“I Will Pour Out My Spirit On All Flesh”: Are Acts 2 And 10 Proof-Texts For Inclusivism? -- By: Matthew Barrett

Journal: Detroit Baptist Seminary Journal
Volume: DBSJ 17:1 (NA 2012)
Article: “I Will Pour Out My Spirit On All Flesh”: Are Acts 2 And 10 Proof-Texts For Inclusivism?
Author: Matthew Barrett


“I Will Pour Out My Spirit On All Flesh”:
Are Acts 2 And 10 Proof-Texts For Inclusivism?

Matthew Barrett1

Introduction

Acts 2:17 is often cited as a proof-text supporting inclusivism—the view that explicit faith in the atoning death and resurrection of Christ Jesus is not necessary for salvation.2 The context for Acts 2 is the day of Pentecost. Previously in Acts 1, Jesus, before ascending to the right hand of the Father, promised his disciples that they would receive power with the advent of the Holy Spirit so that they might be witnesses in Jerusalem and in all Judea and Samaria, and to the end of the earth (Acts 1:8). In Acts 2 we see the fulfillment of this promise as “they were all filled with the Holy Spirit and began to speak in other tongues as the Spirit gave them utterance” (Acts 2:4).3 When Peter explains to onlookers what had taken place, he does so by quoting Joel 2:28-32, “And in the last days it shall be, God declares, that I will pour out my Spirit on all flesh, and your sons and your daughters shall prophesy, and your young men shall see visions, and your old men shall dream dreams; even on male servants and female servants in those days I will pour out my Spirit, and they shall prophesy” (Acts 2:17-18). According to the inclusivist, the Spirit poured out on all flesh demonstrates that there is a saving, universal work of the Spirit even apart from the proclamation of the gospel of Jesus Christ. Amos Yong, for example, argues that this text “should caution us against reading the ‘all’ of Acts 2:17 in an exclusively ecclesiological sense.”4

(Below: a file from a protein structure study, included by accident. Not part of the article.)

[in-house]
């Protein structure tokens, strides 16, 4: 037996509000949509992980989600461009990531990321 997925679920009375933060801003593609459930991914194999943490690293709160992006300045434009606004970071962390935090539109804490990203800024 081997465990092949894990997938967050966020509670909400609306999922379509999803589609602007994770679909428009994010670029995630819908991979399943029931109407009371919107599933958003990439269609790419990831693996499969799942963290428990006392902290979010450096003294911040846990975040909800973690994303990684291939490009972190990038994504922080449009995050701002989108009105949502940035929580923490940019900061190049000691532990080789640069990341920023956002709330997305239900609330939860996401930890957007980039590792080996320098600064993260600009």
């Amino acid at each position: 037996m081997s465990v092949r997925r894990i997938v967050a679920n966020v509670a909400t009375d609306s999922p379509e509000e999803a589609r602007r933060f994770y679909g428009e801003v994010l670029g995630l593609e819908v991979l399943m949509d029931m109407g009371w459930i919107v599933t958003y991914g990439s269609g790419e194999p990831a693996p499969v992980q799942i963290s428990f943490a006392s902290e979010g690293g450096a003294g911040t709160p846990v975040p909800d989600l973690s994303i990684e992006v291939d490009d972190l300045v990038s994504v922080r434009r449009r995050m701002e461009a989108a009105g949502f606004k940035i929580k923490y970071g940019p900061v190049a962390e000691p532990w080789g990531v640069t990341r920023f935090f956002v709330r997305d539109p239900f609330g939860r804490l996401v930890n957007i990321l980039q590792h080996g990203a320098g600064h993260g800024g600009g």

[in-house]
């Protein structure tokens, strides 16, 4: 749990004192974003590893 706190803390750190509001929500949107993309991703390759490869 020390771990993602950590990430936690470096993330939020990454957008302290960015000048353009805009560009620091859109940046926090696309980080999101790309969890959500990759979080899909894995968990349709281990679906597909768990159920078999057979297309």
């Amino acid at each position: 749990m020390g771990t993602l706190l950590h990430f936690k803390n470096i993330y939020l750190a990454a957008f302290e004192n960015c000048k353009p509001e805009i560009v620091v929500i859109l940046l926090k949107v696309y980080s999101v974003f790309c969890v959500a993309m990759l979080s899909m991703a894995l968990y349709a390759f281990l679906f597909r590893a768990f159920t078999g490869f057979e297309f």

The most important passage, says the inclusivist, that exemplifies Acts 2:17, is Acts 10, where we learn that Cornelius was “a devout man who feared God” and “prayed continually to God” (Acts 10:2).

As Clark Pinnock explains, many like Cornelius have faith in God, wherever they live in the world, and therefore are accepted by God even though they have not ...

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